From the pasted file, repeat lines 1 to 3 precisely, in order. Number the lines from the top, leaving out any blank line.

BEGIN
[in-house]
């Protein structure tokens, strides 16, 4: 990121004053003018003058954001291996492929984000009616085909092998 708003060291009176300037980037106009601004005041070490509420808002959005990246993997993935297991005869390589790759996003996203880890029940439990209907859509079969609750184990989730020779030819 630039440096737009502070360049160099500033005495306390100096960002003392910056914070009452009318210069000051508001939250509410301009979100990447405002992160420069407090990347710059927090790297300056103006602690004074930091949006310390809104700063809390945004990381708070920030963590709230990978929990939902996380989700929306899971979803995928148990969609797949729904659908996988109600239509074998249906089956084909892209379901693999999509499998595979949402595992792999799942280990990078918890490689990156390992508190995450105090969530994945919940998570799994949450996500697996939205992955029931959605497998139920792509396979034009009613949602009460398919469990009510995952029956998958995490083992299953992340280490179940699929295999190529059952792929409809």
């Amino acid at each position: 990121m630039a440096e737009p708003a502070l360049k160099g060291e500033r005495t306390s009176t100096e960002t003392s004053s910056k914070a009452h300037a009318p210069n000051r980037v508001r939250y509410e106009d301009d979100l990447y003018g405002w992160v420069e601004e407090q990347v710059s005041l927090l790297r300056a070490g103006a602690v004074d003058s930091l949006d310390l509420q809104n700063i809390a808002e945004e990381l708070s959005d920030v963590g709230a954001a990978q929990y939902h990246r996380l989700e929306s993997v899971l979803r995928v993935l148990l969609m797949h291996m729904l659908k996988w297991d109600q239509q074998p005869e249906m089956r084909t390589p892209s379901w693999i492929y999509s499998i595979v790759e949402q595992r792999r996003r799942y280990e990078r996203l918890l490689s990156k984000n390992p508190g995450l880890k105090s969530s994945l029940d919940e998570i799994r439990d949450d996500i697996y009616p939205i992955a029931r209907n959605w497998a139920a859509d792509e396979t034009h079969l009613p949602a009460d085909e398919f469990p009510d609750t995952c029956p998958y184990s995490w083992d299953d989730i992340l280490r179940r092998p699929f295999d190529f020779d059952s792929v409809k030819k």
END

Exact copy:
[in-house]
């Protein structure tokens, strides 16, 4: 990121004053003018003058954001291996492929984000009616085909092998 708003060291009176300037980037106009601004005041070490509420808002959005990246993997993935297991005869390589790759996003996203880890029940439990209907859509079969609750184990989730020779030819 630039440096737009502070360049160099500033005495306390100096960002003392910056914070009452009318210069000051508001939250509410301009979100990447405002992160420069407090990347710059927090790297300056103006602690004074930091949006310390809104700063809390945004990381708070920030963590709230990978929990939902996380989700929306899971979803995928148990969609797949729904659908996988109600239509074998249906089956084909892209379901693999999509499998595979949402595992792999799942280990990078918890490689990156390992508190995450105090969530994945919940998570799994949450996500697996939205992955029931959605497998139920792509396979034009009613949602009460398919469990009510995952029956998958995490083992299953992340280490179940699929295999190529059952792929409809």
């Amino acid at each position: 990121m630039a440096e737009p708003a502070l360049k160099g060291e500033r005495t306390s009176t100096e960002t003392s004053s910056k914070a009452h300037a009318p210069n000051r980037v508001r939250y509410e106009d301009d979100l990447y003018g405002w992160v420069e601004e407090q990347v710059s005041l927090l790297r300056a070490g103006a602690v004074d003058s930091l949006d310390l509420q809104n700063i809390a808002e945004e990381l708070s959005d920030v963590g709230a954001a990978q929990y939902h990246r996380l989700e929306s993997v899971l979803r995928v993935l148990l969609m797949h291996m729904l659908k996988w297991d109600q239509q074998p005869e249906m089956r084909t390589p892209s379901w693999i492929y999509s499998i595979v790759e949402q595992r792999r996003r799942y280990e990078r996203l918890l490689s990156k984000n390992p508190g995450l880890k105090s969530s994945l029940d919940e998570i799994r439990d949450d996500i697996y009616p939205i992955a029931r209907n959605w497998a139920a859509d792509e396979t034009h079969l009613p949602a009460d085909e398919f469990p009510d609750t995952c029956p998958y184990s995490w083992d299953d989730i992340l280490r179940r092998p699929f295999d190529f020779d059952s792929v409809k030819k």